Charging willful and repeated lack of safety precautions for workers building the Waterloo Place downtown apartment complex, the state has fined three contractors more than $130,000.
Workers at the North Calvert Street project were in continuous danger of falling from heights of up to 100 feet, working without guardrails, safety lines, nets or other protection, the Maryland Occupational Safety and Health office charged.
In some cases, only a thin plastic tape was strung across the elevated work platforms to warn employees of the potential danger of falling, MOSH said.
No fatalities or serious fall injuries have been reported at the site over the past year, MOSH officials said. But they noted that falls are the most common cause of accidents and fatalities in the construction industry.
The fines are among the highest imposed at a single construction site in Maryland, reflecting the job safety agency's decision to cite "willful" violations that carry maximum $10,000 fines for each instance. "Serious" violations carry a $1,000 maximum fine.
"The blatant disregard for controlling these hazards is indicative of an egregious situation," said Craig Lowry, MOSH enforcement chief.
"MOSH clearly observed these hazards in plain view on a daily basis and had many visits to the site to get the contractor to control the conditions."
The three contractors have been cited and fined by MOSH previously for the same or similar job safety violations, he noted. The agency has conducted more than a half-dozen inspections of the project, he added.
All of the firms failed to maintain a safety program to prevent dangerous falls, Mr. Lowry said.
Blazer Building Inc., the general contractor from Houston, was fined $69,680 for three "willful," five "repeat" and three other violations. Kountry Drywall Inc. of Irving, Texas, was fined $45,115 for two willful, one repeat, two serious and two other violations. C.D.I. Textures Inc. of Glen Burnie was fined $18,875 for two willful, one repeat and six other violations.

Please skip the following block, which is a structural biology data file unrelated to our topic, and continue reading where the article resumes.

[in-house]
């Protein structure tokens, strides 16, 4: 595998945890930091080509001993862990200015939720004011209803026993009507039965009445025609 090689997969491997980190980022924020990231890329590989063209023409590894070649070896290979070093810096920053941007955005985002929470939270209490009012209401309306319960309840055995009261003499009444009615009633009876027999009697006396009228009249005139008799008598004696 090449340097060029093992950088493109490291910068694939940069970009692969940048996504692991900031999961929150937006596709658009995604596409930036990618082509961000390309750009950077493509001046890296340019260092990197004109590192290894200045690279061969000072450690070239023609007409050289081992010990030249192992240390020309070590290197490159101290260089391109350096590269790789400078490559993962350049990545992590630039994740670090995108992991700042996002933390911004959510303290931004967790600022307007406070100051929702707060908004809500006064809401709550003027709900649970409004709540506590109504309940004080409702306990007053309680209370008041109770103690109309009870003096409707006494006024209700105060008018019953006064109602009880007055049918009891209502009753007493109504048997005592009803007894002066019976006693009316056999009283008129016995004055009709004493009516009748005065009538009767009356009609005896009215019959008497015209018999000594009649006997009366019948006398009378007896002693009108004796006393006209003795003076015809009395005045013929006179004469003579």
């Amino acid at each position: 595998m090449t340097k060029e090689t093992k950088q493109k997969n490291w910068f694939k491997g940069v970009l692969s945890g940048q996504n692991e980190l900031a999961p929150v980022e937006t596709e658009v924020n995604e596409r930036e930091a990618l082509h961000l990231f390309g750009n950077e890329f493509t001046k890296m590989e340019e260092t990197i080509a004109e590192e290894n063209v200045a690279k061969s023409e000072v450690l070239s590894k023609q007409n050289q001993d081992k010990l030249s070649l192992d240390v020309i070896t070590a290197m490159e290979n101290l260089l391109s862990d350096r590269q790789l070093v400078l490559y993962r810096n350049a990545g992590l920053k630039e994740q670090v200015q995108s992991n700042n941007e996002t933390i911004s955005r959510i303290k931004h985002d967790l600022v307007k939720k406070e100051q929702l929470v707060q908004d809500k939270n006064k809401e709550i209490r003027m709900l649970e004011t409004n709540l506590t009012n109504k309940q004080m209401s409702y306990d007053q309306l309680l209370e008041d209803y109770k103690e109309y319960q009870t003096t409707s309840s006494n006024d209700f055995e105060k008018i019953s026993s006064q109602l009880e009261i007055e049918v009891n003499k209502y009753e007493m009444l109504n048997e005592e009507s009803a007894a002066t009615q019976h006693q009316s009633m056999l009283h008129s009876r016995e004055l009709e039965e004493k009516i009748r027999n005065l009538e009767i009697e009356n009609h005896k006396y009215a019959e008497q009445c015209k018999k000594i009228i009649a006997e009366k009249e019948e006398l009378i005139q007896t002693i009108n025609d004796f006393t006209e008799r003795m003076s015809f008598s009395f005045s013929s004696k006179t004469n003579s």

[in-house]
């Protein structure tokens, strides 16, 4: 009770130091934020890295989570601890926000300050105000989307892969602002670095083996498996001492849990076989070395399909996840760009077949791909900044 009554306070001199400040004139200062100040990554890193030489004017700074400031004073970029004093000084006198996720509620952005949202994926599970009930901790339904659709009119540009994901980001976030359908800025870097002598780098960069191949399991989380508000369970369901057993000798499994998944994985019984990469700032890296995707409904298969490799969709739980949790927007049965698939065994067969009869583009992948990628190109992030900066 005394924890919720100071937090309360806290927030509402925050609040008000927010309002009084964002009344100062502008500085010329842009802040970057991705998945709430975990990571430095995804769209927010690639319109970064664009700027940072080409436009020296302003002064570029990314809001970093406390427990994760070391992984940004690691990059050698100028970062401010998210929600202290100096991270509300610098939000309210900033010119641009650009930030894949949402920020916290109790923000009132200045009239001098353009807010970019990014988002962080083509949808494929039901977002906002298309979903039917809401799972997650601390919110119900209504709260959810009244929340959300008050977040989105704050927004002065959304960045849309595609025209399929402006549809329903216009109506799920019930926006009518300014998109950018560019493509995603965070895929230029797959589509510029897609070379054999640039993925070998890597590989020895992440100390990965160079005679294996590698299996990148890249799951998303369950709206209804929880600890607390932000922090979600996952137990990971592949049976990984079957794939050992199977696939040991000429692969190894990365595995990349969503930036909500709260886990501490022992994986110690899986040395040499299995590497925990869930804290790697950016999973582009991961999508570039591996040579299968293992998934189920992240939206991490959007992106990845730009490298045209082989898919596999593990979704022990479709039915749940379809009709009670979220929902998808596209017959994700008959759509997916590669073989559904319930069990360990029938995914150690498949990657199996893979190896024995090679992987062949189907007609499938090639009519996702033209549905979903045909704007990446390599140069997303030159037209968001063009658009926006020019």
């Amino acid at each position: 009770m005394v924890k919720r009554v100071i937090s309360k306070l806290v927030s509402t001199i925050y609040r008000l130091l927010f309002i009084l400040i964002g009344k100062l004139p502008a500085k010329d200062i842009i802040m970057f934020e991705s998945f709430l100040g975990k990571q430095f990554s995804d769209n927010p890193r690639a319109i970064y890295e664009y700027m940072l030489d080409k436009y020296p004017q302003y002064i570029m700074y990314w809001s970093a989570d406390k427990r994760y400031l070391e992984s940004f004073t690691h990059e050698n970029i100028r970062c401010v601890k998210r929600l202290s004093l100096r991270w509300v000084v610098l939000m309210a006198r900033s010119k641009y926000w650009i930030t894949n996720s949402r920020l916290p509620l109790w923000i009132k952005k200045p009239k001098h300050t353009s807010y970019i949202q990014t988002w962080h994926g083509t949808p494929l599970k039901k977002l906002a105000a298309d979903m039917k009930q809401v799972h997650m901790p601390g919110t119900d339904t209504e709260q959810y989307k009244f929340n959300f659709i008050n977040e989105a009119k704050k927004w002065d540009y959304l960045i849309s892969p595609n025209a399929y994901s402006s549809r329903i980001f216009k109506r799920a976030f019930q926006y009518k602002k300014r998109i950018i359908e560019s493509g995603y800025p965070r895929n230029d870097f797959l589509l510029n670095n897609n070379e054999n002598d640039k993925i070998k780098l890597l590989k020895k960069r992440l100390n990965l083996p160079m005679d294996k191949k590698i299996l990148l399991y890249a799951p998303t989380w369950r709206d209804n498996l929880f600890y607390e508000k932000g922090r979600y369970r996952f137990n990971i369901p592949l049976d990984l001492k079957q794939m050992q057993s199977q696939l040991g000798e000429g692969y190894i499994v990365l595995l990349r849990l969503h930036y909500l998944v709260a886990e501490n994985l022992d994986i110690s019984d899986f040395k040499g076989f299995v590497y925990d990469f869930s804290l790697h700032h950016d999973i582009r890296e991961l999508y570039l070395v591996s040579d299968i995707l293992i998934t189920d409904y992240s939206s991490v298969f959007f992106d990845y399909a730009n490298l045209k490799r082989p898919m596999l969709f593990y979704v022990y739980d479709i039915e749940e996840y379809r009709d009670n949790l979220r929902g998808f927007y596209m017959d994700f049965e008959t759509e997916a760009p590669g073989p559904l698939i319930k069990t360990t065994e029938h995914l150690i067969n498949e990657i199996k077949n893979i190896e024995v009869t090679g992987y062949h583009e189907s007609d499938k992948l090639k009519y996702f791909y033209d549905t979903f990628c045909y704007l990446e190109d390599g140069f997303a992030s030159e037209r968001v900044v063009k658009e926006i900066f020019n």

Mr. Lowry said further safety citations are pending against several other contractors on the site, which is being developed on a city-owned block as a four-story, 196-unit residential complex in the Mount Vernon area.
Spokesmen for the companies could not be reached for comment yesterday.
The $19 million project of Summit Properties is located just a half-block from MOSH headquarters, which contributed to increased agency attention.
It is also being built mostly with non-union labor, which attracted the scrutiny of the construction unions. Unions tipped the government to illegal aliens working at the site, and 13 people were arrested in April by the U.S. Immigration and Naturalization Service.
A mid-rise residential development in a confined urban space, Waterloo Place does present challenges, Mr. Lowry said.
"There are a lot of fall opportunities crammed into one spot," he said. "Lots of different subcontractors with lots of employees trying to work closely with others."
But since the latest round of safety fines were assessed last week, he observed, "you can see the difference in the work practices -- they're cleaning up the act."
That was not the case one afternoon last month, when Mr. Lowry made an impromptu visit to the construction site.
Two men were working on a third-floor scaffold with no safety lines and no guardrails.
Some of the elevated apartment balconies were properly blocked with wooden rails or permanent iron railings, others were unprotected and open to falls by workers.
Mr. Lowry came across four men installing walls on the second floor. They were not wearing safety belts and lines, and only a flimsy yellow warning tape was stretched across the outside studs, 12 feet off the ground.
"What's protecting you from falling off the edge up there?" he asked the foreman.
Safety belts and lines, the foreman replied, but they only have to be hooked up when people are working within 3 feet of the edge. "That's what OSHA says."
Mr. Lowry told him that was incorrect and walked across the TTC street. As he did, the workers quickly put on safety belts and attached their lines to the steel column.
A minute later, a Blazer foreman walked across the street and accused the MOSH official of harassing his workers.
Mr. Lowry replied that the workers were not using required safety precautions.
"Why are you talking to me, instead of making sure that your employees obey the safety rules to protect themselves?" he asked.
"It's their responsibility. We can't do anything," the foreman said of the subcontractors. "They're not our employees. We've got 300 to 400 people working here, and we can't keep track of them all. It's up to them."
Mr. Lowry sighed and walked away.
"You see the kind of problem we have," he said. " 'It's not my responsibility.' That's the kind of attitude that leads to accidents."